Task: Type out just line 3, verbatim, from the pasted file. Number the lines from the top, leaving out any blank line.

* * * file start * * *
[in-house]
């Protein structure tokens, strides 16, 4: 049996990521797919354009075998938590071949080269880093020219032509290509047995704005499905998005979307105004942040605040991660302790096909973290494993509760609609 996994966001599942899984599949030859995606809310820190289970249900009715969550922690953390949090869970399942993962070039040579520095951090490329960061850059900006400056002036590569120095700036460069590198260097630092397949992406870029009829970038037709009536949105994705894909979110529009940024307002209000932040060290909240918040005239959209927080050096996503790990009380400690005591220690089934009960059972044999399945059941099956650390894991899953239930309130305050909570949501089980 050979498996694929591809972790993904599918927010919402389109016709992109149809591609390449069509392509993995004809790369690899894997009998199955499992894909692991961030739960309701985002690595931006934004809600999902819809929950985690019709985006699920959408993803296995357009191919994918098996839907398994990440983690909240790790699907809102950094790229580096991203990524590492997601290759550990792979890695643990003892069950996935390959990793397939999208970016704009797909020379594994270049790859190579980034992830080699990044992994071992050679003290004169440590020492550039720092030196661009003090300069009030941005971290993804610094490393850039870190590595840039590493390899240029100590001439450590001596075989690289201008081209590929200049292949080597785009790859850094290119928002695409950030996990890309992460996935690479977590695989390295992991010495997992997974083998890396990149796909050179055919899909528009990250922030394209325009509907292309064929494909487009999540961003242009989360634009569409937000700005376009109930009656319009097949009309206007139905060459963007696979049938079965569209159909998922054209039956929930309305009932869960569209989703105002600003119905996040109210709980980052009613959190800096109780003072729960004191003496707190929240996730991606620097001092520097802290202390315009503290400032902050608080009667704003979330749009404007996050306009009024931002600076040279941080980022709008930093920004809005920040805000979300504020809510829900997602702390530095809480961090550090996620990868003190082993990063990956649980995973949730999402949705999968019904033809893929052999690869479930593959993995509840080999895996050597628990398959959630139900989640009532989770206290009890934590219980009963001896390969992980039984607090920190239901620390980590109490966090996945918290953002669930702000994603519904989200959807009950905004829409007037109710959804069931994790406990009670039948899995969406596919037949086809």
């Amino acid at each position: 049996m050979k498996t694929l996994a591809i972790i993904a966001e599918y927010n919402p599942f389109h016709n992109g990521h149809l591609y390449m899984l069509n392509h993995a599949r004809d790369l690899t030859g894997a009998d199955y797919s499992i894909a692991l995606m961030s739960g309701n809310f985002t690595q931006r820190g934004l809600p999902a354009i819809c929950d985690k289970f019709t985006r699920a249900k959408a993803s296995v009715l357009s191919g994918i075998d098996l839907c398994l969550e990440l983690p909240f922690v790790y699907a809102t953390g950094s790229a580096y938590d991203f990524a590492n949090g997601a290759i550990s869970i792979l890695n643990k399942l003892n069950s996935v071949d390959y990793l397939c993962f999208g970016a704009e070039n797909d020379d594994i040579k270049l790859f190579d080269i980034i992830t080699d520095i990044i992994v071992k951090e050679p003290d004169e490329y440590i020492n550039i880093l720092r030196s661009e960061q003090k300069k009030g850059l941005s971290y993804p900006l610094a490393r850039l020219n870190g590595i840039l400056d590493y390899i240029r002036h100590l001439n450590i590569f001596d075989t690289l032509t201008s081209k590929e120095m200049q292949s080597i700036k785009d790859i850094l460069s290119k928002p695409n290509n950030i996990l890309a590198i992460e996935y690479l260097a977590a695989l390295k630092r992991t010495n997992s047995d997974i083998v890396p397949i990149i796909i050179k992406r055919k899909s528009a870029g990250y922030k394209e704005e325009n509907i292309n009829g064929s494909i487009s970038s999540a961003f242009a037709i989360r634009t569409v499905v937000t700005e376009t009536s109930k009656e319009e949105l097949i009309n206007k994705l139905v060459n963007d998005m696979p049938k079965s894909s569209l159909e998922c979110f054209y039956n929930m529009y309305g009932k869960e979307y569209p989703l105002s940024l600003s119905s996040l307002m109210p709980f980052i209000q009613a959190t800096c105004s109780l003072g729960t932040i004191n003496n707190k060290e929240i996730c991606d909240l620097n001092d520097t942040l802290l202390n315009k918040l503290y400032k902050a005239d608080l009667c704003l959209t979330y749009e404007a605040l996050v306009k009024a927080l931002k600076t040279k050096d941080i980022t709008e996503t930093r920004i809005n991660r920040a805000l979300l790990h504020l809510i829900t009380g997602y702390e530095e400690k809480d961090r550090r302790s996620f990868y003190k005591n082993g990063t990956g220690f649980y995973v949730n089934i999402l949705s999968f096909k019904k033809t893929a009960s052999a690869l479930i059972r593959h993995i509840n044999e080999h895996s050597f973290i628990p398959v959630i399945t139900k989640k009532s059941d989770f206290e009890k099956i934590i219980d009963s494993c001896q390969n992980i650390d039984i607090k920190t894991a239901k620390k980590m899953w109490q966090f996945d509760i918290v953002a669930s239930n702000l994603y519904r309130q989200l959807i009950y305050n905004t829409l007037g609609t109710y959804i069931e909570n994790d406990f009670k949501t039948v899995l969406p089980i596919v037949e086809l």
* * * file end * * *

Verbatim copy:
């Amino acid at each position: 049996m050979k498996t694929l996994a591809i972790i993904a966001e599918y927010n919402p599942f389109h016709n992109g990521h149809l591609y390449m899984l069509n392509h993995a599949r004809d790369l690899t030859g894997a009998d199955y797919s499992i894909a692991l995606m961030s739960g309701n809310f985002t690595q931006r820190g934004l809600p999902a354009i819809c929950d985690k289970f019709t985006r699920a249900k959408a993803s296995v009715l357009s191919g994918i075998d098996l839907c398994l969550e990440l983690p909240f922690v790790y699907a809102t953390g950094s790229a580096y938590d991203f990524a590492n949090g997601a290759i550990s869970i792979l890695n643990k399942l003892n069950s996935v071949d390959y990793l397939c993962f999208g970016a704009e070039n797909d020379d594994i040579k270049l790859f190579d080269i980034i992830t080699d520095i990044i992994v071992k951090e050679p003290d004169e490329y440590i020492n550039i880093l720092r030196s661009e960061q003090k300069k009030g850059l941005s971290y993804p900006l610094a490393r850039l020219n870190g590595i840039l400056d590493y390899i240029r002036h100590l001439n450590i590569f001596d075989t690289l032509t201008s081209k590929e120095m200049q292949s080597i700036k785009d790859i850094l460069s290119k928002p695409n290509n950030i996990l890309a590198i992460e996935y690479l260097a977590a695989l390295k630092r992991t010495n997992s047995d997974i083998v890396p397949i990149i796909i050179k992406r055919k899909s528009a870029g990250y922030k394209e704005e325009n509907i292309n009829g064929s494909i487009s970038s999540a961003f242009a037709i989360r634009t569409v499905v937000t700005e376009t009536s109930k009656e319009e949105l097949i009309n206007k994705l139905v060459n963007d998005m696979p049938k079965s894909s569209l159909e998922c979110f054209y039956n929930m529009y309305g009932k869960e979307y569209p989703l105002s940024l600003s119905s996040l307002m109210p709980f980052i209000q009613a959190t800096c105004s109780l003072g729960t932040i004191n003496n707190k060290e929240i996730c991606d909240l620097n001092d520097t942040l802290l202390n315009k918040l503290y400032k902050a005239d608080l009667c704003l959209t979330y749009e404007a605040l996050v306009k009024a927080l931002k600076t040279k050096d941080i980022t709008e996503t930093r920004i809005n991660r920040a805000l979300l790990h504020l809510i829900t009380g997602y702390e530095e400690k809480d961090r550090r302790s996620f990868y003190k005591n082993g990063t990956g220690f649980y995973v949730n089934i999402l949705s999968f096909k019904k033809t893929a009960s052999a690869l479930i059972r593959h993995i509840n044999e080999h895996s050597f973290i628990p398959v959630i399945t139900k989640k009532s059941d989770f206290e009890k099956i934590i219980d009963s494993c001896q390969n992980i650390d039984i607090k920190t894991a239901k620390k980590m899953w109490q966090f996945d509760i918290v953002a669930s239930n702000l994603y519904r309130q989200l959807i009950y305050n905004t829409l007037g609609t109710y959804i069931e909570n994790d406990f009670k949501t039948v899995l969406p089980i596919v037949e086809l």